Taxi trapped: Unfortunate cab rides
When you think about it, riding in the back of a taxicab is quite an intimate experience. There aren’t all that many people we know with whom we would trust our lives or choose to be locked in a room—and yet that’s exactly what we do with cab drivers. Perhaps this explains the amount of familiarity that often makes for interesting conversations between cabbie and passenger. Scene writers have had every imaginable experience in the back of a cab, from being accosted by attempted fellow passengers to nearly being killed to having a cabbie tell one of us that she should write a book about her life because he would love to read it. Buckle up because here comes a series of recollections on the wildest rides that we’ve been on.
I was at the airport coming back to school, and I got in the cab and told the driver I wanted to go to the Washington University Clocktower. He looked me right in the face and said, “You’re crazy if you think I’m driving you to D.C. right now. I have better things to do.” When I asked him how long he’s lived in St. Louis, he said 15 years. I then proceeded to give him step-by-step instructions on how to get to Wash. U.
As I crossed the Bronx-Whitestone Bridge during a taxi ride home from John F. Kennedy Airport in New York, the driver mentioned that he has a fear of bridges. At first, I thought he must have been joking as crossing bridges is inevitable for a taxi driver in New York. And for a taxi that services the airports, nearly every trip will contain a journey over a bridge into Manhattan or the Bronx. I found myself confused by his choice of profession, but as we traversed out of Queens and back onto the mainland, the driver’s tensions were clearly reduced as he overcame his gephyrophobia yet again.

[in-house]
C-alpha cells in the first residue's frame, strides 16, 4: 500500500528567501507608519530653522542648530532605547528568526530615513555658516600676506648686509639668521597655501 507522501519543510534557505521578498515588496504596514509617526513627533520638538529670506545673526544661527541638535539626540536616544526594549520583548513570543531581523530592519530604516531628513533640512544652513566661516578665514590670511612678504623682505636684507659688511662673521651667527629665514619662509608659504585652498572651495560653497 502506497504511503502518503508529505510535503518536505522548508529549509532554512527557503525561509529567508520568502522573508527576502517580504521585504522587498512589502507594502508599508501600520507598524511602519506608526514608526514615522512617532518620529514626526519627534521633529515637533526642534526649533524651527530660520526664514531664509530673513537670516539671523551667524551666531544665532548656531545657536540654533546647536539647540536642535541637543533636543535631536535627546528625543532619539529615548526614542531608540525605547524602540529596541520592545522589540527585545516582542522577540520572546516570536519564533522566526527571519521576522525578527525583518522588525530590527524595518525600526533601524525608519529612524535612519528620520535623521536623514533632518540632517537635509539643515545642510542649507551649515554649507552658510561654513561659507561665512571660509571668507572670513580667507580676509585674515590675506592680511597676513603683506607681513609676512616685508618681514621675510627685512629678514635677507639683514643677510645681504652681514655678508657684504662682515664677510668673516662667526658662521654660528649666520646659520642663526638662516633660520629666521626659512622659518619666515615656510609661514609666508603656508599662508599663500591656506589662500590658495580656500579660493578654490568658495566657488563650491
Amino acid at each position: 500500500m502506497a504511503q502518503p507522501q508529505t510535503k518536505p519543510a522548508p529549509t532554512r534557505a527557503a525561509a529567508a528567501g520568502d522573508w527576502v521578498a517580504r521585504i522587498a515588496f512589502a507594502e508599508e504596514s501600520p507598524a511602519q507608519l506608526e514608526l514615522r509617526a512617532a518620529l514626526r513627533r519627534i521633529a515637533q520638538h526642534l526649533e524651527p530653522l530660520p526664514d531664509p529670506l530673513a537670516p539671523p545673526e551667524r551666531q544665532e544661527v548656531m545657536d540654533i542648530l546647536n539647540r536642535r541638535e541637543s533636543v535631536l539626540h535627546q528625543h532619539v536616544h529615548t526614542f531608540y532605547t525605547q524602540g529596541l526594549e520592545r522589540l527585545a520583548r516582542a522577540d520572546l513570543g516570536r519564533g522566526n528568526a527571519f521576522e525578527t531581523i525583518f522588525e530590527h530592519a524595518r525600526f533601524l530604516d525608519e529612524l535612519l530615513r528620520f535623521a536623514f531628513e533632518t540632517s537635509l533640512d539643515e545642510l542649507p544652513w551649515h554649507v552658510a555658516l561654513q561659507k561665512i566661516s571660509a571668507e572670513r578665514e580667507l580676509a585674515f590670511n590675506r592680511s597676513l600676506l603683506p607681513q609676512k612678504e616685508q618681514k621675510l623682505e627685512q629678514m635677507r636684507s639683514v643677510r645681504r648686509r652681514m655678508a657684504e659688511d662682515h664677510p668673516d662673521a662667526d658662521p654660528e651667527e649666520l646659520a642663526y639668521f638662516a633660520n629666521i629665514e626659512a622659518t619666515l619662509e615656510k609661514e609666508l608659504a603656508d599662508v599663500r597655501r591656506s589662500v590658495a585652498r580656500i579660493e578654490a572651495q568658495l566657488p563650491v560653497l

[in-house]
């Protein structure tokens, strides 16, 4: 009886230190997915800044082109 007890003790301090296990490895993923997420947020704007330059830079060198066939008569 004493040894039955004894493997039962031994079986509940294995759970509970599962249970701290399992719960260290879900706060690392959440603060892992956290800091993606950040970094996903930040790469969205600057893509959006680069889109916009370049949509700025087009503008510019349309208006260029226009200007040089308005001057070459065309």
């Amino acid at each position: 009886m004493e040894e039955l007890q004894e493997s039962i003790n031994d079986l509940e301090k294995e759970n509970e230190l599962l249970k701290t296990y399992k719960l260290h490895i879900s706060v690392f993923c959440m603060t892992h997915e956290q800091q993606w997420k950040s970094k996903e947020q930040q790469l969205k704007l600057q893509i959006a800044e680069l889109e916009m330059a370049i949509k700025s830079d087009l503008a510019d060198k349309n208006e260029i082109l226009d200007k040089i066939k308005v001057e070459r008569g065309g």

After leaving the Lumineers concert at Chaifetz Arena earlier this fall, I sat trapped in a cab with a driver who was clearly looking to open up. I expressed my sympathies after she told me she had a migraine, but as she began to open up about the frustrations that had led to her throbbing head, I found myself wishing I had remained silent. Evidently, she had recently hit menopause and was experiencing some severe symptoms. But, as she explained, it was actually the best thing that had ever happened to her. Confused, my friend and I inquired—a mistake. She then explained to us how stopping birth control had really kicked up her libido: it was like “letting a tiger out of a cage.” Not that I would ever want to hear anyone say this phrase, but I found it particularly unsettling from a 47-year-old woman in whose vehicle I was locked. The rest of the ride back, she continued to share freely, covering topics from having her tubes tied to drama with her ex-husband. Needless to say, I’ve never been so happy to reach Wash. U. as I was that night when we returned.
Once, when I was taking a cab from the airport back to campus after winter break, I rode with a driver who was about 50 years old and who would not stop staring at me in the rearview mirror. I tried to make small talk with him, thinking it would make the ride less awkward. He proceeded to ask me all about my “exotic race” (I’m half Asian and half Caucasian) and then told me I was beautiful and asked for my number. I told him that I had a boyfriend and couldn’t give it to him, then practically ran away when we pulled up to campus.
I was on my way back from an event with some friends when two guys, who we assumed also went to Wash. U., pushed their way into our cab and asked to share it with us. We were surprised, but we felt like it would be rude not to accept. However, they then demanded to be taken to their apartment on the Delmar Loop, which we found a bit odd, but we agreed that since we would be going out of our way to drop them off, they would pay for a higher percentage of the taxi fee. When we reached the Loop, the two guys quickly jumped out of the car without paying. So, my friends and I split up the fee that it cost to go to the Loop and decided we would walk home from there. Unfortunately, the taxi driver was very unhappy with this. After taking our money, he suddenly asked for more to cover some kind of “special charge.” After we refused to pay him more, he got out of the cab and started to walk up to each of us individually, saying, “You. $15” and intruding too far into our personal space. Then he tried to get us to sit back down in his cab, even opening the door. Creeped out, my friends and I started running and didn’t stop until we were back on campus.